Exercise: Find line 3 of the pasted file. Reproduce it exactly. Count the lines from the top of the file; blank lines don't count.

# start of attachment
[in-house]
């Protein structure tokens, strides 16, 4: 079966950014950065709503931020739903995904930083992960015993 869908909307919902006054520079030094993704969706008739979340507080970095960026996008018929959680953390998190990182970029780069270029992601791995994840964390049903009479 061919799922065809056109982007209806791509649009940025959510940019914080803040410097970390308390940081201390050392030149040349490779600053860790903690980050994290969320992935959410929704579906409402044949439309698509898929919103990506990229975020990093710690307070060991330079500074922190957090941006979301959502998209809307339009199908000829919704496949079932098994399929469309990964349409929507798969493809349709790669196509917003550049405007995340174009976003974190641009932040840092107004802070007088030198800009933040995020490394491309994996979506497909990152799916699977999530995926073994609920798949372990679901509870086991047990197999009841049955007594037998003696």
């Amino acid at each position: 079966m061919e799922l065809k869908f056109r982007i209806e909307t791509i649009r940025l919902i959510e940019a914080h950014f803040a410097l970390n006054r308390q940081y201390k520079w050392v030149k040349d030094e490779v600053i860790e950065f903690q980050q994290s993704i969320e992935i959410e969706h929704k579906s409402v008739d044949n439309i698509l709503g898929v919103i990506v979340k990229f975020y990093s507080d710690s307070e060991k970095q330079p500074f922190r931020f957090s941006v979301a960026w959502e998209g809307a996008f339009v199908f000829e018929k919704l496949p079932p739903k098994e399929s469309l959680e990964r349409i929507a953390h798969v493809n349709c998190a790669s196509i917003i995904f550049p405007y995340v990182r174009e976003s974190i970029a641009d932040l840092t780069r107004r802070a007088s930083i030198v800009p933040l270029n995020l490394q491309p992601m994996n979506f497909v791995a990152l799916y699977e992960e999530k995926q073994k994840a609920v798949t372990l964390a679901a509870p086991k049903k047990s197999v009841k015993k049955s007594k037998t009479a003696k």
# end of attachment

């Amino acid at each position: 079966m061919e799922l065809k869908f056109r982007i209806e909307t791509i649009r940025l919902i959510e940019a914080h950014f803040a410097l970390n006054r308390q940081y201390k520079w050392v030149k040349d030094e490779v600053i860790e950065f903690q980050q994290s993704i969320e992935i959410e969706h929704k579906s409402v008739d044949n439309i698509l709503g898929v919103i990506v979340k990229f975020y990093s507080d710690s307070e060991k970095q330079p500074f922190r931020f957090s941006v979301a960026w959502e998209g809307a996008f339009v199908f000829e018929k919704l496949p079932p739903k098994e399929s469309l959680e990964r349409i929507a953390h798969v493809n349709c998190a790669s196509i917003i995904f550049p405007y995340v990182r174009e976003s974190i970029a641009d932040l840092t780069r107004r802070a007088s930083i030198v800009p933040l270029n995020l490394q491309p992601m994996n979506f497909v791995a990152l799916y699977e992960e999530k995926q073994k994840a609920v798949t372990l964390a679901a509870p086991k049903k047990s197999v009841k015993k049955s007594k037998t009479a003696k």